The Cradle

Anna Atkins, Asplenium radicans (Jamaica), ca. 1850

Anna Atkins, Asplenium radicans (Jamaica), ca. 1850

In July, just before the beginning of hurricane season, Open Space managing editor Gordon Faylor approached me about contributing to the platform’s Microclimates issue. The following pieces of media — sound and text — were each composed weeks before the emergence of the storm system that eventually became the 500-mile-wide Hurricane Florence. Florence ravaged the East Coast and produced particular calamity in the Carolinas, flooding the same Cape Fear river waterways referenced in The Cradle. —BCSS


 

Greens, green-browns, and more greens tickle the sides of my legs and make the webs of my feet itch whilst rich, violet mists are thrown aglow from even more violet waters in the fresh of morning. I get lost in the bright glow, and sometimes see only ridging backs of fish rise from the slime of the lake around the nearest parts of me. And I can always see the ripples from my own kicking feet. I look down and see plum — my own reflection — my orange bill looking a green sick as syrup from snow cones soaked into the crusts of bread which made my meal the day before, greener than grass, the glint of my eyes hurting themselves with nothing plastic at all about them in the least.

There’s a walking bridge I can see from the second floor of the library downtown which brings the brutal edging of the concrete parking lot into the easy green of a small park that plays home to a creek, a creek that I think you can see from the walking bridge. Don’t quote me, because I’ve never actually been down there! I just know what I see.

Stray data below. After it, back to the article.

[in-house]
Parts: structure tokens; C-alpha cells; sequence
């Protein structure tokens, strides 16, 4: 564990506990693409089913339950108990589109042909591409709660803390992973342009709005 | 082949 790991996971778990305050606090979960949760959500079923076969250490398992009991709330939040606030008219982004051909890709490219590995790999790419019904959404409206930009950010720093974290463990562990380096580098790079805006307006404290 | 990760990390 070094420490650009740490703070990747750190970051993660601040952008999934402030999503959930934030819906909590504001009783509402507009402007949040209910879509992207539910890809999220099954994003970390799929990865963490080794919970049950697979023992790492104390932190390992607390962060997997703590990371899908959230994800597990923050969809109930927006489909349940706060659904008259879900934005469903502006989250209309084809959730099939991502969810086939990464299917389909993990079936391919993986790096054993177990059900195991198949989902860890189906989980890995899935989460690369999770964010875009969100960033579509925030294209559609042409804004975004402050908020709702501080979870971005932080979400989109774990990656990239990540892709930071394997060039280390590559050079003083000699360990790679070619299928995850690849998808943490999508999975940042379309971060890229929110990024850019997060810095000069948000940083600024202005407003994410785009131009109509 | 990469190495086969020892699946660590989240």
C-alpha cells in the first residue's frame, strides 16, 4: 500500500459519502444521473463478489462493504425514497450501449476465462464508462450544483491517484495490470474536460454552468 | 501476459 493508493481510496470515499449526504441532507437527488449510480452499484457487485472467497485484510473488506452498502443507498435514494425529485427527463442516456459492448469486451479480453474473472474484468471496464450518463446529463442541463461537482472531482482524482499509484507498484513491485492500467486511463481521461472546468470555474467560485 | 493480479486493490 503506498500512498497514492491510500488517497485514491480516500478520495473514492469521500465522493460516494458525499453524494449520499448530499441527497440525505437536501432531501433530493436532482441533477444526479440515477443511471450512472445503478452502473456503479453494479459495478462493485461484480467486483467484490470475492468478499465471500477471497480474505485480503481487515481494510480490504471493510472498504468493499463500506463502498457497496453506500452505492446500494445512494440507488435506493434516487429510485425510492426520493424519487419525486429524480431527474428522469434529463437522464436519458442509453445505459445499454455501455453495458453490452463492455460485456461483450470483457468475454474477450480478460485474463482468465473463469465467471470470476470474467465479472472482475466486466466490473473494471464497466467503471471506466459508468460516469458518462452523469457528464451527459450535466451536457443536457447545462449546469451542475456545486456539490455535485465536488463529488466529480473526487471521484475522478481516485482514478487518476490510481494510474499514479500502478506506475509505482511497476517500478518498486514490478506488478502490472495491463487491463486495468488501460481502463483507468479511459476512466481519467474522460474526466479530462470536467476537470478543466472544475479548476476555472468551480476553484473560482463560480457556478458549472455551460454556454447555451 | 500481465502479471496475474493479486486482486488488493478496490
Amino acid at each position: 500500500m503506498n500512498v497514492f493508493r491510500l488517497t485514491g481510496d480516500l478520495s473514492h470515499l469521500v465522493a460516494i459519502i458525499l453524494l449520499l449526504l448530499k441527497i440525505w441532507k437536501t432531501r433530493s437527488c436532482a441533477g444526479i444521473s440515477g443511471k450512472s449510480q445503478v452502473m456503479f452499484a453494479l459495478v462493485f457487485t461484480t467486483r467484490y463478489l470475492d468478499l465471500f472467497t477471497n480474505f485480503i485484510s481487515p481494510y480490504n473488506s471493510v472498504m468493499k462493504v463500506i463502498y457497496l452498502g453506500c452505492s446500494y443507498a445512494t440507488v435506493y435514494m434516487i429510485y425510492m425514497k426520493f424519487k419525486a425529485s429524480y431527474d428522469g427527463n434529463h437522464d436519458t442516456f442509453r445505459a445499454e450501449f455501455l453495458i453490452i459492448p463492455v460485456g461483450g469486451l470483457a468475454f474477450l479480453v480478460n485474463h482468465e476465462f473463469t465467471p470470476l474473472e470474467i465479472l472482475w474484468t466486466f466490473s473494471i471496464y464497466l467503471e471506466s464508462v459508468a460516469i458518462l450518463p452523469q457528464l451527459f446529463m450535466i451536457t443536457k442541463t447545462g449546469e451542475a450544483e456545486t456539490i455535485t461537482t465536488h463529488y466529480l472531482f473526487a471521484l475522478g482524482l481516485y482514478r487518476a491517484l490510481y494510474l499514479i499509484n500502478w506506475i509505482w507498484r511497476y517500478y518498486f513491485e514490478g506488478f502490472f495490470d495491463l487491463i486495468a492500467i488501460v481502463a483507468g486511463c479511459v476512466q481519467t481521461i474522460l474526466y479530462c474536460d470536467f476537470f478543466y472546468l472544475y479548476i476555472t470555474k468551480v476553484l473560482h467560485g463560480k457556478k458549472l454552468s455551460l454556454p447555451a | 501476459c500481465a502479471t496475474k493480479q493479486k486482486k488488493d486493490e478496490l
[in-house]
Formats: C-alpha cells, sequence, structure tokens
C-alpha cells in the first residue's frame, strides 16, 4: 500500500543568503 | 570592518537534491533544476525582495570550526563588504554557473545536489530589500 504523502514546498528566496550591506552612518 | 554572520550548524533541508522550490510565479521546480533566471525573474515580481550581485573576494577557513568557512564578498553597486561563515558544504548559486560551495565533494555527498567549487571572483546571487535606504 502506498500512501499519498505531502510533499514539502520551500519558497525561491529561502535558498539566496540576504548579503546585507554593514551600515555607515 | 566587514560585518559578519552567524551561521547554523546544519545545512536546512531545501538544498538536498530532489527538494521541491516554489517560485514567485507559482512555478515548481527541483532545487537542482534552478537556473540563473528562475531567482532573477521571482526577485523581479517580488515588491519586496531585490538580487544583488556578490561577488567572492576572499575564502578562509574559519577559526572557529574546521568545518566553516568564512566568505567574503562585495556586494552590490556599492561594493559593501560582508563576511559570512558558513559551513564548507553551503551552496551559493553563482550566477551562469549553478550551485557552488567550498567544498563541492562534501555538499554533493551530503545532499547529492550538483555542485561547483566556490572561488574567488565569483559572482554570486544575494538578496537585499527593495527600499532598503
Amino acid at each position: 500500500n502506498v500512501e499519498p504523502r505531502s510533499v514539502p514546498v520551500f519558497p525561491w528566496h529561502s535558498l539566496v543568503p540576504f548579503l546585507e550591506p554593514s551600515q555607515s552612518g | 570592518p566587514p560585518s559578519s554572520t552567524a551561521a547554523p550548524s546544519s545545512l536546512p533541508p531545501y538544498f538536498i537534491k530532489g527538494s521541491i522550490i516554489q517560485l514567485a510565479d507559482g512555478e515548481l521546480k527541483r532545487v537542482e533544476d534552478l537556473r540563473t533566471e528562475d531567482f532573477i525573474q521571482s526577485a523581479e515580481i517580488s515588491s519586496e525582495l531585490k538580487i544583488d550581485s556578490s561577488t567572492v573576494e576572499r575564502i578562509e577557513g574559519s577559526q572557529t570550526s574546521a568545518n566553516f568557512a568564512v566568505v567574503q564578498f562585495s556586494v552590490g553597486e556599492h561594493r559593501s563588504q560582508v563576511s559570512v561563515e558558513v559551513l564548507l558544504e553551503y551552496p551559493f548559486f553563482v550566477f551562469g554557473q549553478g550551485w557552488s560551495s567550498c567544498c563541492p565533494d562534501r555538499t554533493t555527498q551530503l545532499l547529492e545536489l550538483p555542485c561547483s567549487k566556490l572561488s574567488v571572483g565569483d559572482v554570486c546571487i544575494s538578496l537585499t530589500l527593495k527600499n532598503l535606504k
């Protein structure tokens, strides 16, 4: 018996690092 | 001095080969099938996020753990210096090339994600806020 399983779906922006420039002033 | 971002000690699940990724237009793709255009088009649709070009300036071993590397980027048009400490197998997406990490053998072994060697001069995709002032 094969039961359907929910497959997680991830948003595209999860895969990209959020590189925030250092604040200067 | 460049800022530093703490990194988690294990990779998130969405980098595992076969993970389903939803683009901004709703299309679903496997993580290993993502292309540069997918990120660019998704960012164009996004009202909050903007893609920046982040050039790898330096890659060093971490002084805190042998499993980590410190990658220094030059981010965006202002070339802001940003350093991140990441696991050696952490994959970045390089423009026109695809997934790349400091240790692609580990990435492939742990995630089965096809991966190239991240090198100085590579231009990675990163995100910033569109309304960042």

Anyways, I think concrete is so sensitive. It’s starting now to rain, and each individual drop I can see wet the ground, here from two floors up, here, from inside the library. The rain has got to be warm. I know it. The concrete goes so quickly from freckles to dark, moist coal. Thunder disturbs the thickness of the air, and even inside, with AC, it’s a little easier to breathe.

A faint voice calls from the other side of the library. I hustle over, and quick, to make a left turn into the deep cold of a glassed-in room filled with hundreds upon hundreds of brown, translucent film rolls.

An hour later —
I’m fifteen,
I’m twenty,
I’m seventeen,
and I’m ten, rolling down the cracked pavement of Highway 301, and onto Interstate 95 proper.

This road is home to me.

We’d taken it through tobacco fields, through Virginia fog, up past the Mason-Dixon, and then in through the smogs of Jersey many times, long before I was born, my Grandma says to me over a sweet tea. Money from up north goes a long way down here.

But in my lifetime, when storms have come, we’ve hunkered down and not left, never knowing quite what to wear, witness to the thick balm of the Cape Fear — a river saturated in bitterness. We never really know how to show up for it: not its heat nor its coolness. Perennially estranged. So in the hands of a good God, we are like seeds.

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